Course Meeting Times
Lectures: 2 sessions / week, 2 hours / session
This class presents a detailed study of soil properties with emphasis on interpretation of field and laboratory test data and their use in soft-ground construction engineering. Topics to be covered include: consolidation and secondary compression; basic strength principles; stress-strain strength behavior of clays, emphasizing effects of sample disturbance, anisotropy, and strain rate; strength and compression of granular soils; and engineering properties of compacted soils. Some knowledge of field and laboratory testing is assumed for all students. 1.37 is desirable, and 1.361 is a prerequisite.
Conduct of Subjects
- Classes run as combination of regular lectures and class discussions.
- Reading assignments include class notes and papers.
- Do not consult any prior homework problems or exams.
- Homework problems, class problems, and class discussion count 30%.
- One 2-hour mid-term exam counts 30%.
- One three-hour final exam counts 40%.
Introduction (Mostly Review of 1.361)
- Scope of Course
- Soil Composition
- Water Absorption, Clay-water Forces, and Measurement of Soil Suction
- Soil Structure
- Classification Tests and USC System
Basic Strength Principles and Stress-Strain Behavior of Simple Clay; Soil Modeling
- Types of Triaxial Tests and Strength Principles
- Mechanisms of Volume (Pore Pressure) Change in Clays and Sands
- Behavior of Normally Consolidated Simple Clay (Laddite)
- Behavior of Overconsolidated Simple Clay (Laddite)
- Hvorslev Parameters and Extension Tests
- Modified Cam-Clay Model
Consolidation Behavior of Saturated Soils
- Introducation (K0 Trends and Measurement, Role of Oedometer Test)
- Amount of 1-D Settlement (Preconsolidation Mechanisms and Measurement, Disturbance, Creep, etc.)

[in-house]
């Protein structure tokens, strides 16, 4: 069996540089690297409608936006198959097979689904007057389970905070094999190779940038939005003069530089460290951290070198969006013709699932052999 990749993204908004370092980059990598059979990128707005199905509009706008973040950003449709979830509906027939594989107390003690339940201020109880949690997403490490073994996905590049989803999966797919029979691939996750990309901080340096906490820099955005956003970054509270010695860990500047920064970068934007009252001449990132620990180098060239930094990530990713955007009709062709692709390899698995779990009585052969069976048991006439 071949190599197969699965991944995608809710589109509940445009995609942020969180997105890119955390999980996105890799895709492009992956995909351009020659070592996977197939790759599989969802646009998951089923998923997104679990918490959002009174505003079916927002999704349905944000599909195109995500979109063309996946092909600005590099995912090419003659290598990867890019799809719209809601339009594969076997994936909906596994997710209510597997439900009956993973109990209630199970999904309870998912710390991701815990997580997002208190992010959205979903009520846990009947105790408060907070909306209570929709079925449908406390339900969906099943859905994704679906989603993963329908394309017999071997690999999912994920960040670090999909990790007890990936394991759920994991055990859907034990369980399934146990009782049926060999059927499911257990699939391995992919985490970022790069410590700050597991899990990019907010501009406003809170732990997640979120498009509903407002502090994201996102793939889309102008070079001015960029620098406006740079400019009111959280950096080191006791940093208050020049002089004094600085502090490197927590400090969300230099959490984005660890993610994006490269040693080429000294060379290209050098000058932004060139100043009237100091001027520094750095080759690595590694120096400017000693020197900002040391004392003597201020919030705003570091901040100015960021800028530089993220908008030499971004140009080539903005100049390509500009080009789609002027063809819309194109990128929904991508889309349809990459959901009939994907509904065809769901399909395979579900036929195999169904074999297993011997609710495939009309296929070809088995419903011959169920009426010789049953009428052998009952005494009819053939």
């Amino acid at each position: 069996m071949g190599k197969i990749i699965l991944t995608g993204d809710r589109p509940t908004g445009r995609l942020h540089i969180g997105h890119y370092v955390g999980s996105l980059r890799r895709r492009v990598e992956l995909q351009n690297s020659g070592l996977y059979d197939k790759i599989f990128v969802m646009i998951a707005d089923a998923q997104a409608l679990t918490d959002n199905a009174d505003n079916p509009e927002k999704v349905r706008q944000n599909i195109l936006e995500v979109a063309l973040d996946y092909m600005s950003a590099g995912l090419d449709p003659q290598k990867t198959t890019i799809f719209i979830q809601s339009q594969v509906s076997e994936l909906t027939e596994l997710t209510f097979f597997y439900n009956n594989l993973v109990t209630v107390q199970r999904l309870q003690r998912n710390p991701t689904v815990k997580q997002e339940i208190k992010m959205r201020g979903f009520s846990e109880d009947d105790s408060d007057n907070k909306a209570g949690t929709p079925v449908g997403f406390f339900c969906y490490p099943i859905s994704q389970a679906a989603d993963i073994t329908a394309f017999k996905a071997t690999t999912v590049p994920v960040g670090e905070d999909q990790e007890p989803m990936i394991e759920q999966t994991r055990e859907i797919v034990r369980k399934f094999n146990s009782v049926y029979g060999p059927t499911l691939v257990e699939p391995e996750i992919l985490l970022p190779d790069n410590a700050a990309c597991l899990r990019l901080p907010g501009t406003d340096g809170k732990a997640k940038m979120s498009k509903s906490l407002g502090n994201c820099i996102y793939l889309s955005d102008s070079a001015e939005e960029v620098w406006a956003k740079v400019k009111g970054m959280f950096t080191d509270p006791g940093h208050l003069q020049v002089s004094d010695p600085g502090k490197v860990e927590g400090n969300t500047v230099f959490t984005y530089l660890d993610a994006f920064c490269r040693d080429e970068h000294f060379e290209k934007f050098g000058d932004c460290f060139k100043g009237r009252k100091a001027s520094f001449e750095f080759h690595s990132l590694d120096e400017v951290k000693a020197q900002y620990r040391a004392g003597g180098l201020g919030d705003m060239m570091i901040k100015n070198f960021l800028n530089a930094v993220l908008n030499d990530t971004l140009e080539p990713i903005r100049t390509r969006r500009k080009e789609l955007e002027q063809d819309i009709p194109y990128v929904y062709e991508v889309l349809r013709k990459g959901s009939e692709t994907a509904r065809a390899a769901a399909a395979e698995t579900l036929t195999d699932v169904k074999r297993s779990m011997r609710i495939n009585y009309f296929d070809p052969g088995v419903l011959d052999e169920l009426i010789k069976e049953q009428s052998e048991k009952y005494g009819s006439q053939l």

- Rate of 1-D Consolidation
- Secondary Compression (Cα/Cc, Hypothesis A vs. B)
- 2-D and 3-D Settlement (Initial, Amount and Rate of Consolidation)
- Problem Soils (Sensitive, Organic, Expansive, Collapsing, Varved, etc.)
Stability Problems and Drained Strength Analyses
- Overview (Classes of Probems, Types of Analyses and Corresponding Strength Parameters for UU, CU and CD Cases)
- Effective Stress Parameters for Drained Analyses (Measurement and Problem Soils)
Undrained Strength-Deformation Behavior of Saturated Clays and Undrained Strength Analyses
- Conventional Practice for UU Case (In Situ and Lab Techniques)
- Sample Disturbance
- Stress System (σ2 and Anisotropy)
- Overview of MIT-E3 Model
- Time (Strain Rate and Creep)
- Conclusions and Special Problems
- Staged Construction (CU Case)
Strength-Deformation Behavior of Cohesionless Soils
- Strength Components and Steady-state Line
- Effects of Density, Confinement and σ2 on Drained and Especially Undrained Behavior
- Effects of Sand Structure (Anisotropy, Stress History, Heterogeneity etc.)
- MIT-S1 Model Overview
- Compaction Process (Fundamentals)
- Structure and Engineering Properties
- Effective Stress with S < 100%
- Constitutive Modeling
- Special Lecture on Precompression, Vertical Drains, and Case Histories
- Mid-term Exam and Discussion of Home Problems
Comparison of Laboratory and In Situ Testing: Complimentary, Not Competing
|LAB (oedometer, triaxial, etc.)
||IN SITU (FV, CPTU, DMT, SBPT, etc.)
Well defined boundary conditions → well defined soil properties via interpretation with continuum mechanics.
Can control loading and drainage conditions → property variation with stress path and drainage.
Known soil type and features.
Testing soil at in situ conditions and usually less affected by disturbance.
Usually lower cost, more rapid and some field tests (CPTU) can provide continuous profile.
Best suited for spatial variability → mean trends + scatter about mean.
- Affects properties (especially cohesionless soils)
- Misleading spatial variations.
Discontinuous data on small fraction of soil
Ill-defined boundary conditions (stress-strain-drainage)
- Need empirical correlations for soil properties
May not know soil type